Oppressed snappers focus on police in London and Chatham Photographers attempt to reclaim the right to photograph
Oppressed snappers focus on police in London and Chatham
Photographers attempt to reclaim the right to photograph
Relations between police and photographers, already at an all-time low, look set to worsen this week as activists set up a new national campaign group to protect photography, and protesters get ready to take to the streets in Chatham.
The national campaign launched last Saturday in the Foundry pub in East London, with more than 200 photographers showing their support for a new photographers’ rights website by being snapped holding up a placard saying “I’m a Photographer, Not a Terrorist!”
Although the campaign is skewed very much toward professional photographers, it claims that it is the rights of all photographers that are currently under attack. According to the site: “Not only is [this attack] corrosive of press freedom but creation of the collective visual history of our country is extinguished by anti-terrorist legislation designed to protect the heritage it prevents us recording.”
It goes on: “This campaign is for everyone who values visual imagery, not only photographers.”
Materials available on-site include a “bust card”, that photographers should carry in case they are stopped under anti-terror legislation, as well as a Google map pin-pointing areas of the country known to be problematic for photographers. Supporters of the campaign are encouraged to upload a self-portrait including the campaign slogan “I’m a photographer, not a terrorist”.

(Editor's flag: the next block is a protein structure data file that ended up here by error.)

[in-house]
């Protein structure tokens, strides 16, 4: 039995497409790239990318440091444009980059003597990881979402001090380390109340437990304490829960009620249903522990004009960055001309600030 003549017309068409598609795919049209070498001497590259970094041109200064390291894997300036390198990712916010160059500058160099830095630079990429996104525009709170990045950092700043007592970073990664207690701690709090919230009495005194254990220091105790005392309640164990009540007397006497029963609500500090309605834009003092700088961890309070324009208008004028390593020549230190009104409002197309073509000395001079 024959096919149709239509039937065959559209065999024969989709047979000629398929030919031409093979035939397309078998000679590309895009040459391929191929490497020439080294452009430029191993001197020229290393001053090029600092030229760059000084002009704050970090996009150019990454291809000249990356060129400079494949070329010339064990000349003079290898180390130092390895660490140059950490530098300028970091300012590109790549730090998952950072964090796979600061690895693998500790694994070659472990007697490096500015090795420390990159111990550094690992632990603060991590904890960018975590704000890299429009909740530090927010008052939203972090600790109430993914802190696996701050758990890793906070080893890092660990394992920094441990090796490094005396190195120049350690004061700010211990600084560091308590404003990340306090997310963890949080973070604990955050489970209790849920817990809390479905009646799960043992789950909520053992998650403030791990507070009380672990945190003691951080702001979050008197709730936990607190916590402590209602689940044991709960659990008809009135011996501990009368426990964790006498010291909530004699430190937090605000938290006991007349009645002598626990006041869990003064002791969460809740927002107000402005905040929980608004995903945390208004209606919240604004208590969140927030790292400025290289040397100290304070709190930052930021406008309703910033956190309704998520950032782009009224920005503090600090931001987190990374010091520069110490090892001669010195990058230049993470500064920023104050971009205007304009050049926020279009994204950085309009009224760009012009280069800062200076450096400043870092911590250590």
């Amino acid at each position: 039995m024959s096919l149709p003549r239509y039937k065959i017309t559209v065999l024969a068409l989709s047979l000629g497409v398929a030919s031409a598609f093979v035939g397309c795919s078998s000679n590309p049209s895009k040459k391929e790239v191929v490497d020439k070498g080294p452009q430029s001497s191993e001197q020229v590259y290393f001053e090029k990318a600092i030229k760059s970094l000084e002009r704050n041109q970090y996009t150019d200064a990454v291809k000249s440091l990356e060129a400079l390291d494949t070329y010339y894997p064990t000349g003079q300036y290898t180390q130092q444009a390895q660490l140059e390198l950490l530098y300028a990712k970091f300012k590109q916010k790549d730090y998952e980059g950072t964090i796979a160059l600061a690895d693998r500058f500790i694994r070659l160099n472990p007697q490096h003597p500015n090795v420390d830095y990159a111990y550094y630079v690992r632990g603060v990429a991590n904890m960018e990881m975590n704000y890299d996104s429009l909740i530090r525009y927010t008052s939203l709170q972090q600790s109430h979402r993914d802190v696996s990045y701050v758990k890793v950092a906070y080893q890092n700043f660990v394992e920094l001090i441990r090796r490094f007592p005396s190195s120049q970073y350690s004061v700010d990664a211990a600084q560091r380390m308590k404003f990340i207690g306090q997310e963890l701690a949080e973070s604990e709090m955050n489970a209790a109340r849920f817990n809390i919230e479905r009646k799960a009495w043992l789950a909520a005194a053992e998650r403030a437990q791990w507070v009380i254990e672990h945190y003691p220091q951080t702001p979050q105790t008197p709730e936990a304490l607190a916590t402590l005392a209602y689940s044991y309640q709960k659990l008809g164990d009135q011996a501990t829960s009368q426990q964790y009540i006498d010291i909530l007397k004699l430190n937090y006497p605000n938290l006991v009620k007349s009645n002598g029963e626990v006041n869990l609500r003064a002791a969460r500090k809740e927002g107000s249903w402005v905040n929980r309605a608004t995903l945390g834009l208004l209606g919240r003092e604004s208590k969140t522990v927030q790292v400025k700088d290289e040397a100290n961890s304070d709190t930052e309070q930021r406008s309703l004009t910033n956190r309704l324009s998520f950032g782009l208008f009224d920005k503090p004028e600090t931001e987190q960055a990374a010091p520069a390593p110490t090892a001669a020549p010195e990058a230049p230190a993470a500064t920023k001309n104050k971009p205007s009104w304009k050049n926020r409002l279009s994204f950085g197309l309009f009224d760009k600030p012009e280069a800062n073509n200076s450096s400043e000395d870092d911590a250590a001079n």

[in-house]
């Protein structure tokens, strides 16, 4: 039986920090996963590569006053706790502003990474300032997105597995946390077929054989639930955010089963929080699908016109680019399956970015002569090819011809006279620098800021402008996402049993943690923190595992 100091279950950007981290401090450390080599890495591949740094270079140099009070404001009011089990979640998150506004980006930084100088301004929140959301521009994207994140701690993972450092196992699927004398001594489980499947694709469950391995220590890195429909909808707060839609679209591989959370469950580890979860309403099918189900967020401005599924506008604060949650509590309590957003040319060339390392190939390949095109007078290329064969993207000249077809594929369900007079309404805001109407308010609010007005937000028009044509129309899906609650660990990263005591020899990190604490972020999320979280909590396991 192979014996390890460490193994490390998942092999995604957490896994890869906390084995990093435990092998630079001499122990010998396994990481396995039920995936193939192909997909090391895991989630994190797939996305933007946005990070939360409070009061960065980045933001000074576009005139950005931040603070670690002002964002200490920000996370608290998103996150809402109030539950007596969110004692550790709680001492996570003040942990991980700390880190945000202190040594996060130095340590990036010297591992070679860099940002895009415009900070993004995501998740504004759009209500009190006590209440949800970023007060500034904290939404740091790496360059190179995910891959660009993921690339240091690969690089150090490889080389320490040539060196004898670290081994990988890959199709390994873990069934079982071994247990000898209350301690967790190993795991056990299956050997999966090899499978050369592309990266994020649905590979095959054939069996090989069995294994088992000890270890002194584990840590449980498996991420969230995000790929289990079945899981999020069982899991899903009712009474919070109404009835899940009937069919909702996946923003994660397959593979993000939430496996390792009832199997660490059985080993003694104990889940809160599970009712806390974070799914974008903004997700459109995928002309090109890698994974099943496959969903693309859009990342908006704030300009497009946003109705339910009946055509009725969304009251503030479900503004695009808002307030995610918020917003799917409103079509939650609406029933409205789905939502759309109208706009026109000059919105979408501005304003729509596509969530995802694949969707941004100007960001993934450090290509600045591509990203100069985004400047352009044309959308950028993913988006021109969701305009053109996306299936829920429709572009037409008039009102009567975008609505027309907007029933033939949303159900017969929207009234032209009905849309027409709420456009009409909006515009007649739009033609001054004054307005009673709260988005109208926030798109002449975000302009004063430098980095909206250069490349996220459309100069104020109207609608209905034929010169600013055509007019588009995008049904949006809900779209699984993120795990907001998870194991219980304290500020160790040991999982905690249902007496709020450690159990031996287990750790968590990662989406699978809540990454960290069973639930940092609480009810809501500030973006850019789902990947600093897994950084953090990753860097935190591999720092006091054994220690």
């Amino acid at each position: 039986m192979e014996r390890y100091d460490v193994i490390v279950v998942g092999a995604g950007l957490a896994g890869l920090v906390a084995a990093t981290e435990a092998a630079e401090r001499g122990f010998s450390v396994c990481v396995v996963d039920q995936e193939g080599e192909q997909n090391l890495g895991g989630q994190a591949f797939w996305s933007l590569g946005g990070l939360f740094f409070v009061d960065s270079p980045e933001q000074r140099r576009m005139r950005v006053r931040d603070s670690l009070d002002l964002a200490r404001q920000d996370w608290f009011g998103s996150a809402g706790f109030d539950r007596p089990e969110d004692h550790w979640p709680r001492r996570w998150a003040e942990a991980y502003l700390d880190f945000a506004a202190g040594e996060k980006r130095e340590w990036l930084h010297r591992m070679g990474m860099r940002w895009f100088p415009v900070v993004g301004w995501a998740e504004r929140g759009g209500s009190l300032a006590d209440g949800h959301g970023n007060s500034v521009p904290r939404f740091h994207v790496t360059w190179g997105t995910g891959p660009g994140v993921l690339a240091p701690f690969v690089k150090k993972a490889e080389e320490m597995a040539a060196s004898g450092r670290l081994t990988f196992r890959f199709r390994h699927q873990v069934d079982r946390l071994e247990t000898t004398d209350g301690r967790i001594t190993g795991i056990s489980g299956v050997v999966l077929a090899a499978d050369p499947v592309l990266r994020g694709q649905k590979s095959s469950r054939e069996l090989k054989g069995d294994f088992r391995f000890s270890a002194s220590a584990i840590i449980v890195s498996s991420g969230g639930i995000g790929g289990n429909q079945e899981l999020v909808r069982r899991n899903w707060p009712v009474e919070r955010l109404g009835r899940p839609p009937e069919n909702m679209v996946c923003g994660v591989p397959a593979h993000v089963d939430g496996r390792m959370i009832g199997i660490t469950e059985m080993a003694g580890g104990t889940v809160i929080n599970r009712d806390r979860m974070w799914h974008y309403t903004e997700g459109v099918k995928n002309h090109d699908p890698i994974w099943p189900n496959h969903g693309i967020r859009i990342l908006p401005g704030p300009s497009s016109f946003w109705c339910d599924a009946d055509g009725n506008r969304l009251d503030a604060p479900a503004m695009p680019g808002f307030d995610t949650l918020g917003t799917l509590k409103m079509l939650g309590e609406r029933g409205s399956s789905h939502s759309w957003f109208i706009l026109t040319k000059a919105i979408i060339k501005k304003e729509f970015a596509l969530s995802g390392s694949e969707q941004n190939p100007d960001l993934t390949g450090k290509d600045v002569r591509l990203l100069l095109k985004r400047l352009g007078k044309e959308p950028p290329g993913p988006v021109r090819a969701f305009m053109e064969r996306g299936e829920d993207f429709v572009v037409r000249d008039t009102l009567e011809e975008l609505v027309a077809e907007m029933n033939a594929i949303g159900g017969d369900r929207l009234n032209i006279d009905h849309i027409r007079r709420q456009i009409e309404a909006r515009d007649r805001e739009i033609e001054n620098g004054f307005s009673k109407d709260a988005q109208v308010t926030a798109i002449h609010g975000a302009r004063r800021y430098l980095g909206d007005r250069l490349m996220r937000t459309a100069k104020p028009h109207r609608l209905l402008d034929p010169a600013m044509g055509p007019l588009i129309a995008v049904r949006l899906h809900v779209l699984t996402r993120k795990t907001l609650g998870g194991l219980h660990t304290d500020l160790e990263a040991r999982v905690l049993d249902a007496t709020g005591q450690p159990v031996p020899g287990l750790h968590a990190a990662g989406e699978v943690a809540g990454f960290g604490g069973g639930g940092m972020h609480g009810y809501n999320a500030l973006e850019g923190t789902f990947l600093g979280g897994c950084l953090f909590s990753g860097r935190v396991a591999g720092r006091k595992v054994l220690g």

There is also a fan page available on Facebook.
Meanwhile, in Chatham, to mark the recent arrest of local photographer Alex Turner for the heinous offences of being too tall and laying claim to his legal right not to give his name and address to the police, Medway Eyes is planning a meet up in the Riverside Gardens and photo walk on August 15th.
Medway Eyes is an informal umbrella organisation that supports, promotes and collaborates with Medway artists and venues.
They have sent an open invitation to photographers and friends, stressing that the event is not a protest, but adding that they will be happy to speak on the subjects of photographers’ rights and the value of social documentary photography whilst the group assembles. ®